The libertarian-leaning Sen. Rand Paul (R-Ky.) has often butted heads with his own party and the opposing one, denounced federal spending and questioned agency authorities.
The Senate committee with the broadest oversight of federal agencies and their workforces will see a significant shakeup next year thanks to the reshuffling of a key leadership position.
Sen. Gary Peters, D-Mich., will once again serve as chairman of the Homeland Security and Governmental Affairs Committee and recently told Government Executive he will focus on cybersecurity, domestic terrorism and other issues. Peters has largely led a committee without controversy, holding non-contentious hearings and working frequently across the aisle. He will face a new reality in the new Congress, however, when Kentucky Sen. Rand Paul takes over as the top Republican on the panel. The libertarian-leaning senator has often butted heads with his own party and the opposing one, denounced federal spending and questioned agency authorities.
Paul last month gave few details on his priorities for the committee, but suggested he would work with Democrats.
“The Homeland Security and Governmental Affairs Committee’s mission of oversight and investigations is critical to Congress reasserting itself, and as ranking member, I look forward to continuing the storied history of this committee’s leadership in consequential bipartisan oversight and investigations,” Paul said.
His pledge to lead investigations could stress his relationship with Democrats and create a more cantankerous environment than the one the committee has experienced in recent years. He vowed to uncover the origins of COVID-19, recalling his combative interactions with Biden administration officials who have testified about the pandemic. Paul told Government Executive he also wanted to spend time on border security, but said the lack of committee focus on COVID origins “boggles my mind” and stressed it would be his “number one” priority.
Peters said he has already sat down with Paul to discuss potential areas where the two can work together.
“I look forward to it,” Peters said of working with his new ranking member. Asked if can continue the relationship with Paul that he had with retiring Sen. Rob Portman, R-Ohio, the chairman said, “I’m hoping.”
Peters and Portman helped shepherd two-dozen pieces of bipartisan legislation into law in the 117th Congress, with additional measures getting included in annual funding packages, defense authorization bills and the infrastructure agreement. Those included several reforms to federal disaster response, updates to cybersecurity at federal agencies, changes to federal property and efficiency policies, government transparency initiative and the first overhaul of the U.S. Postal Service in 15 years. They cosponsored many more bills and often worked together to usher through President Biden’s nominees.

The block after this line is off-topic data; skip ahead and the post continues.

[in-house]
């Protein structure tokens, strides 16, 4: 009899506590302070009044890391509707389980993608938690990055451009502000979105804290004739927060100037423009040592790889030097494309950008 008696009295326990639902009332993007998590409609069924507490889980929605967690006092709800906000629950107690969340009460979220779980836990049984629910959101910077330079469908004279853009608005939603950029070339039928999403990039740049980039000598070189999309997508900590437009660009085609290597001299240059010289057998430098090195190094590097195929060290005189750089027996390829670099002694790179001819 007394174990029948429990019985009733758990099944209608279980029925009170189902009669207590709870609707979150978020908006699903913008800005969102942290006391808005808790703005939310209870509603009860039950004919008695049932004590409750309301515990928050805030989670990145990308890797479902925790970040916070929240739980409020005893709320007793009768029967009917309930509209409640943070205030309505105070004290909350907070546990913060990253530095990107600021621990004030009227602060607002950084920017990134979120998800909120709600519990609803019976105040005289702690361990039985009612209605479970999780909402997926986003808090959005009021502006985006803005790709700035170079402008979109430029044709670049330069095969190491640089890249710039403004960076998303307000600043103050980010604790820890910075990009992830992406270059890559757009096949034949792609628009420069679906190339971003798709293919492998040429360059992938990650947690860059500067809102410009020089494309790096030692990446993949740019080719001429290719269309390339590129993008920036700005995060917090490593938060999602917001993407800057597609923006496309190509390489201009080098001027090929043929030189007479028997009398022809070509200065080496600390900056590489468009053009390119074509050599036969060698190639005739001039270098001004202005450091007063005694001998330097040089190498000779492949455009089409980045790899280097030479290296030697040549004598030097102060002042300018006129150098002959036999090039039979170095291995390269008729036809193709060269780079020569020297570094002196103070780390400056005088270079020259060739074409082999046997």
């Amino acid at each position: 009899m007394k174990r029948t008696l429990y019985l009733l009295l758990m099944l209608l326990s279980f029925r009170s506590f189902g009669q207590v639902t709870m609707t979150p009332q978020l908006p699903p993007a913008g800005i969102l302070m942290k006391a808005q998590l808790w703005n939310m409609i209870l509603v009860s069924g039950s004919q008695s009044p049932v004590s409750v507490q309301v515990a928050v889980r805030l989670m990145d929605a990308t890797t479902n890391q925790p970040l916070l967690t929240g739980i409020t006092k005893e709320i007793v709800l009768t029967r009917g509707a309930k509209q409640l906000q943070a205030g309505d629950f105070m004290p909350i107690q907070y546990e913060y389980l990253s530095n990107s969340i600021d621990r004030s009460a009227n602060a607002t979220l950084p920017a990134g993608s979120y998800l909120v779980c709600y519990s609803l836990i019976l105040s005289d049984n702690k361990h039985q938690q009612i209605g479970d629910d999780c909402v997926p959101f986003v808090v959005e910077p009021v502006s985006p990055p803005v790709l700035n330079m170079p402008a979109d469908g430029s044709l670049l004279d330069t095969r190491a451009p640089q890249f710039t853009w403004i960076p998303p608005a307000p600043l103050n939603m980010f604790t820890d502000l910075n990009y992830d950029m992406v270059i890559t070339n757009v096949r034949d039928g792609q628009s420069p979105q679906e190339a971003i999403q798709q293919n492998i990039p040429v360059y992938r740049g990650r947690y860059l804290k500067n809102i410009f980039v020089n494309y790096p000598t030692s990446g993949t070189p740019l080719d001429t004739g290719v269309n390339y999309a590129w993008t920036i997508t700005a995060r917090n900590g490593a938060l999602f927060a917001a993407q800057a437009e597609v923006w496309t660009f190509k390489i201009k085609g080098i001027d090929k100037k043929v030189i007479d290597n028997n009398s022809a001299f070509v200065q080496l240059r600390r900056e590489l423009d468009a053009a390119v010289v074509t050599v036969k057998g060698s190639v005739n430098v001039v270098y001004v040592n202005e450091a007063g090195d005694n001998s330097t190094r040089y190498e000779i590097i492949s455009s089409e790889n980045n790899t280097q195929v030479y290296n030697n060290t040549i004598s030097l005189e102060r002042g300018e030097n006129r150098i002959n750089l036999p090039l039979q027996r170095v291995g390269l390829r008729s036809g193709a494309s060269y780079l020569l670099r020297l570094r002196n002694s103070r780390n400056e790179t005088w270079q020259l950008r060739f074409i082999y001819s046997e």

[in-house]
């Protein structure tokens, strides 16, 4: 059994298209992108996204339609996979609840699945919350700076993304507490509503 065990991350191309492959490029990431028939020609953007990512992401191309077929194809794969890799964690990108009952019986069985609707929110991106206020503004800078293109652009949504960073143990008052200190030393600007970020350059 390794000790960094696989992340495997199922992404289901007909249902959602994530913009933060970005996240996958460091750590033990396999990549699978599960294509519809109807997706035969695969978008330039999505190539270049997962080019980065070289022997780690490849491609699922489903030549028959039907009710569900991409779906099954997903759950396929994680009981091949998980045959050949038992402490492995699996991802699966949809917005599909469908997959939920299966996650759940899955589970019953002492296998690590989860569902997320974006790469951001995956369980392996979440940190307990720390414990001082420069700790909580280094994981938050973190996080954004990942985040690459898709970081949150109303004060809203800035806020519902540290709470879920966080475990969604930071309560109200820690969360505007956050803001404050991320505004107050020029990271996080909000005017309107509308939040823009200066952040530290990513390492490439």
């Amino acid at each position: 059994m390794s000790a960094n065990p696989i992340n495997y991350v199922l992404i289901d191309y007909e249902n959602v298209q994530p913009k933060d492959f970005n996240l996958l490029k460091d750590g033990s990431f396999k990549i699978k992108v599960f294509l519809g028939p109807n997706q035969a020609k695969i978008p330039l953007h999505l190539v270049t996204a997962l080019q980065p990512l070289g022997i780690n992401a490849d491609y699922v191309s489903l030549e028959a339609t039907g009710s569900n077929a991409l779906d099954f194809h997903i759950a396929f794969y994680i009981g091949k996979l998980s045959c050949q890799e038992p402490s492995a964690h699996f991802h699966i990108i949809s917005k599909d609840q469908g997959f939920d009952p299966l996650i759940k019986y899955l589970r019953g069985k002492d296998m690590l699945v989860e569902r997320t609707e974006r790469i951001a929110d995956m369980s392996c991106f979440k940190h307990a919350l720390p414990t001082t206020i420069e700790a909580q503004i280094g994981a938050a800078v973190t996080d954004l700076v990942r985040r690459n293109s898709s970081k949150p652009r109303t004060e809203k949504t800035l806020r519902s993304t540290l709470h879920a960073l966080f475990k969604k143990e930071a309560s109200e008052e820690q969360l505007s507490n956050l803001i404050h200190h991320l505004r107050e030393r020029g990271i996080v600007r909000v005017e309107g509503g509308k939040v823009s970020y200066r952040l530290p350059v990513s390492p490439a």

Portman said he and Peters accomplished “a lot together”—with bills often getting out by unanimous consent—and he expects Paul can continue that trend.
“I think it's that kind of committee where, most of the work we did in committee, I viewed as nonpartisan,” Portmans said, adding Paul is looking to take advantage of HSGAC’s oversight role.
Paul had seniority on two committees, HSGAC and the Health, Education, Labor and Pensions (HELP) panel. Ultimately, he chose the former.
“He wanted to be able to do the oversight, which I completely understand,” said Sen. James Lankford, R-Okla., who has for years served as the top Republican on HSGAC’s panel on government operations and could have stepped up to ranking member for the larger committee if Paul had opted not to do so. “It is very necessary.”
Lankford said Paul can find areas of bipartisan agreement and that he and Peters will “have to be able to work through” key issues. He suggested there could be major differences in how to resolve them, but anticipated that Paul could find success in at least allowing for broader ranging discussions.
“Our frustration has been the lack of oversight in a lot of areas, border, immigration, so many different aspects,” Lankford said, calling for more hearings on those topics. “When you see problems, you should all address it. You may disagree on how to solve it, but you all should be able to bring it up.”
Not all Republicans on the panel were as optimistic. Sen. Mitt Romney, R-Utah, noted Republicans’ hands were tied because Paul had seniority.
“He is what we got,” Romney said. Asked if Paul would be able to work across the aisle, Romney said, “I just don’t know,” and added, “We’ll see how he works.”
Democrats will once again hold the majority, but, with 51 votes in the Senate, will have to rely on Republicans less at the committee level. Still, they hope to continue with bipartisan achievements.
“I work across party lines with whoever I need,” said Sen. Maggie Hassan, D-N.H., who sits on the committee and plans to do so again next year. “I've worked with Sen. Paul in the past and I hope to again.”
Asked if he could maintain a good working relationship with Peters, Paul was non-committal.
“We’re gonna try,” he said.